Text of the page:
What exactly is Google Penguin and what it means for you as a website owner? Google adapts its Core Algorithm in final Penguin update.
Grab your hat, gloves, and jacket: We’re searching for penguins. Not just any penguin, mind you, but a very specific penguin — Google Penguin 4.0.
On September 23rd, Google released their most recent — and final — update to their Penguin algorithm, making it an official part of their Core Algorithm. I know what you’re thinking: “We’re only three sentences into this blog post and we’re already ankle-deep in technobabble and Antarctic birds.” But before you set down your snow shoes, let’s keep this expedition moving right along and answer the big questions of what exactly Google Penguin is and what it means for you as a website owner.
What Is Google Penguin?
Google Penguin was released in April of 2012 to help penalize sites that were attempting to increase their Google rankings by using methods that violated Google’s Webmaster Guidelines. Essentially, it was Google’s way of trying to cut down on people using underhanded techniques to make their sites rank higher than they actually should have been. A large area of focus for Penguin was finding websites that were buying links or obtaining them through link farms.
What Is a Link Farm?
Link farms are networks of sites that are simply set up to all link back to each other: Site A has a link that leads to Site B and C; Site B has a link that leads to Site A and C; and Site C has a link that leads back to site A and B. With a small number of sites, this isn’t an issue, but when the number of sites in these link farms reaches the hundreds or thousands, the web of overlapping links spams the search engine (Google in this case) and starts making all of those sites seem to be more prominent than they actually are within the World Wide Web. This, in turn, starts bumping those sites up through the ranks and puts them in spots that they really shouldn’t be in.
Why Does Google Care?
People searching with Google typically expect to find websites that actually have relevant information to what they’re searching for, and most of the time, people expect those websites to be high up on the list of search results. If those websites haven’t made it to the top of the list honestly and the quality of those sites is subpar, then the quality of Google’s search results goes down and that’s bad for business.
With Penguin, Google set out to make websites have relevant links that were more organic, rather than something a network of people were trying to manipulate. They also wanted to push websites to have much higher quality content to help achieve their ranking, opposed to using cheap tricks to force their way up higher on the list.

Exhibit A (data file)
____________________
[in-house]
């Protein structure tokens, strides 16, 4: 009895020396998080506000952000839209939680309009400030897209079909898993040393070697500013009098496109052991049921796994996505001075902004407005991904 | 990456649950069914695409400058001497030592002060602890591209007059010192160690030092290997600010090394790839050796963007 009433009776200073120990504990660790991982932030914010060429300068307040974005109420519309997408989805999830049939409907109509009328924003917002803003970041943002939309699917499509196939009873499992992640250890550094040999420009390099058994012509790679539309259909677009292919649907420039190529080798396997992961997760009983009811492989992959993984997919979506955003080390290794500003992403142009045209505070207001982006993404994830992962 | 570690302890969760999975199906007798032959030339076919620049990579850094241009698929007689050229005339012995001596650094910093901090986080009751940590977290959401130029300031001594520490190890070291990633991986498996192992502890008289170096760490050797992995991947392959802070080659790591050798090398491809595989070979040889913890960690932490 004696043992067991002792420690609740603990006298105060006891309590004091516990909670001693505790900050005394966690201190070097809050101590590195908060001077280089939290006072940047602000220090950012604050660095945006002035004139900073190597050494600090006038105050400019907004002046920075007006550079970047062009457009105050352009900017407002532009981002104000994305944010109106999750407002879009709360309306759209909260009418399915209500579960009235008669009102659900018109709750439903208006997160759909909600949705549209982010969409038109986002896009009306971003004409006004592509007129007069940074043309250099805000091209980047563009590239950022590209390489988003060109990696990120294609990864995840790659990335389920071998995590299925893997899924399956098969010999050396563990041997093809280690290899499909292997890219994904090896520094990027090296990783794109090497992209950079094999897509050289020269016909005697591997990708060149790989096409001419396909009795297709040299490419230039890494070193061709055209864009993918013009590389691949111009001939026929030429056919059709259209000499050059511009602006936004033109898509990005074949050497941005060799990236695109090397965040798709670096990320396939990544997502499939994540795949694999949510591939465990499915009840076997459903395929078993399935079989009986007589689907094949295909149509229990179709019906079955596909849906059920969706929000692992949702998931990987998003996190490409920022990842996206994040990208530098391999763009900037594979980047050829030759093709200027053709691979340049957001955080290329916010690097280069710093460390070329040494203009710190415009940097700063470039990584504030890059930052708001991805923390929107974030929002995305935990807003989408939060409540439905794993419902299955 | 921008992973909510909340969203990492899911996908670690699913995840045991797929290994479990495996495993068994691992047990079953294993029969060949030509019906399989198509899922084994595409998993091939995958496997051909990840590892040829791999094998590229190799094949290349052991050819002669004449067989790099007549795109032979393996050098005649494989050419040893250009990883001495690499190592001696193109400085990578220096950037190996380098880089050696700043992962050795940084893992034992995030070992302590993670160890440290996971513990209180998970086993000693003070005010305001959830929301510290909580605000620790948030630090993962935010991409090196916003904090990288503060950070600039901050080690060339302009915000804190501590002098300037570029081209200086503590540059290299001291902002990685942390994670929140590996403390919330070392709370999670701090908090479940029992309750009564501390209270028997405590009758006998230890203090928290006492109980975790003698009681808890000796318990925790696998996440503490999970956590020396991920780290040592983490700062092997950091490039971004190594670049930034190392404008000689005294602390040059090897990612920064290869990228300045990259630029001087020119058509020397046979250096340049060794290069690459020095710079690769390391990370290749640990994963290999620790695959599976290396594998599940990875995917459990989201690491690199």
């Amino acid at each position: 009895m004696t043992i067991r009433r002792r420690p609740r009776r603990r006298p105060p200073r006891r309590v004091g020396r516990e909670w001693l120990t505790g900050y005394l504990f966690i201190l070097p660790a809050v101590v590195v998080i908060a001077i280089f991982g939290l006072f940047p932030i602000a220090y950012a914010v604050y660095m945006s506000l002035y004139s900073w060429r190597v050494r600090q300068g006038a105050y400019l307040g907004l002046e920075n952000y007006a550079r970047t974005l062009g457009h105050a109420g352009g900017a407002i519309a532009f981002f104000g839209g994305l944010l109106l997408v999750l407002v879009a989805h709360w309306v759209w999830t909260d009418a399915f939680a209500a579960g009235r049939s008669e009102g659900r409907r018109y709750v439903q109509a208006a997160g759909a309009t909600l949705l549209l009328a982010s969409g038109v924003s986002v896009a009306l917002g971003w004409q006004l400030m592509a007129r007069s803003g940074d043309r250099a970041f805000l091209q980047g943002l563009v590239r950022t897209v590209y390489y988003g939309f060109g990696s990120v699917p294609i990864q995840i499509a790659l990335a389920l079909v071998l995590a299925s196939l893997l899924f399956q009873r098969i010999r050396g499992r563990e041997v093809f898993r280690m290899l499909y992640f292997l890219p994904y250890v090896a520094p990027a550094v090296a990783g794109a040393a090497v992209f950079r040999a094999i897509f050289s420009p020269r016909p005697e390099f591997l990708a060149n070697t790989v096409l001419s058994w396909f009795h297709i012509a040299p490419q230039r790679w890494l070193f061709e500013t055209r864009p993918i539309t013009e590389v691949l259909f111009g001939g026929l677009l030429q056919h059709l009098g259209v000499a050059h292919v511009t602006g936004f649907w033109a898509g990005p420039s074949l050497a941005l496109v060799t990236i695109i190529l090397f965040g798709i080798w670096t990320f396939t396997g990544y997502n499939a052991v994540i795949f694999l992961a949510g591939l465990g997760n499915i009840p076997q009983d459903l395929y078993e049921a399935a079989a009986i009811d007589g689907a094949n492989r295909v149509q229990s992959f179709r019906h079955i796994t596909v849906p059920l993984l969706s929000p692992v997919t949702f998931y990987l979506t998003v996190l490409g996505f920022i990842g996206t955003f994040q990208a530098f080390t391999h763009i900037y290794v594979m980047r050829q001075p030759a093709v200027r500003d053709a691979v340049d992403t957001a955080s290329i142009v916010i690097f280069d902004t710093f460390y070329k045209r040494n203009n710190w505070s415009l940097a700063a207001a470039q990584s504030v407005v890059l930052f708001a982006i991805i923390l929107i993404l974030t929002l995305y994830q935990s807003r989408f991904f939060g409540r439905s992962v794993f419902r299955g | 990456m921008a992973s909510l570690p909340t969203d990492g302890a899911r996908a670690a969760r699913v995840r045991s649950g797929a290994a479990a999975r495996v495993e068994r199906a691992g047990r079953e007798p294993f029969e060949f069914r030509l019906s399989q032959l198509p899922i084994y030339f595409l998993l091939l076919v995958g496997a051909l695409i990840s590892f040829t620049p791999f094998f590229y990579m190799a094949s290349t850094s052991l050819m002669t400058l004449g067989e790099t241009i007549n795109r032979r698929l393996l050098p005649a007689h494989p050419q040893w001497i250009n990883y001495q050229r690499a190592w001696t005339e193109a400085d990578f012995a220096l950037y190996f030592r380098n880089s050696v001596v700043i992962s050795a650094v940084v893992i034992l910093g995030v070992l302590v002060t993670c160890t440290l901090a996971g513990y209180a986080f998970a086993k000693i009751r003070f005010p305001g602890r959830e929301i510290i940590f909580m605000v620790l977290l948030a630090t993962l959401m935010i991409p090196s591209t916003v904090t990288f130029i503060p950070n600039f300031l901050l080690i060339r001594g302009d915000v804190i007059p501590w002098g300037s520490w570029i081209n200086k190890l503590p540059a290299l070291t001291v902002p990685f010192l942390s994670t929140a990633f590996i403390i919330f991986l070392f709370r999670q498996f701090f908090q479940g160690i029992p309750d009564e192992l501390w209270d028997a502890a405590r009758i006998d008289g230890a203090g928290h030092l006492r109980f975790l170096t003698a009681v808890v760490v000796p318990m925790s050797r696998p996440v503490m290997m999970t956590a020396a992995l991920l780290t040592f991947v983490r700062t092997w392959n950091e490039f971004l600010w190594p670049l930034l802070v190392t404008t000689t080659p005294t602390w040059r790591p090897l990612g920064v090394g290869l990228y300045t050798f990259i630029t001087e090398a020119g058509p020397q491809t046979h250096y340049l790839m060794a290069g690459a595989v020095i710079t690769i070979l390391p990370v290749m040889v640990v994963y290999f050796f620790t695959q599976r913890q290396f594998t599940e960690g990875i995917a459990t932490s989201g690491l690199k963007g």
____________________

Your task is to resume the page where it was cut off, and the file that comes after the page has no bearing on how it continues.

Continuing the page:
What Does This Mean for You?
One of the biggest changes in Penguin 4.0 is that the update is real-time, meaning that sites will be demoted much more quickly than previously. That means that if your site is happening to use questionable tactics to increase your search ranking, you’ll very quickly start to see your site fall off “Page 1” of Google search results. This also works in reverse though. If your site is penalized, you can recover quicker than before.
What Can You Do?
- Check Your Links:
Make sure that all of your links are relevant. Make sure that any links in your content, sidebar, comments, footer, etc. all link to websites and pages that contain relevant material. If the link is questionable, then it might be better to remove it.
- Don’t Overdo the Links:
Is your content full of lists of keywords, all linking out to various sites? Not only could this be considered “keyword stuffing” (which is another way to manipulate Google’s search rankings), but you may also be creating unnecessary and unrelated links. It might be worth taking a second look to make sure your content not only has actual substance but isn’t just a list of meaningless keywords.
- Check the Quality of Your Content:
The main reason Google is constantly updating their algorithms is to help keep the internet a place that people can find what they need, when they need it, and as quickly as possible. All of this is content-driven. If a site has good content that is laid out well, then that makes the internet a better place, it makes Google happy, and makes your site rankings happy.
Over the years, Google has worked and reworked their algorithms to focus more on user experience, and they want their users to do the same. So if you want to stay ahead of the curve and as high up in the world of Google, make sure your content comes first and keep an eye out for unneeded links.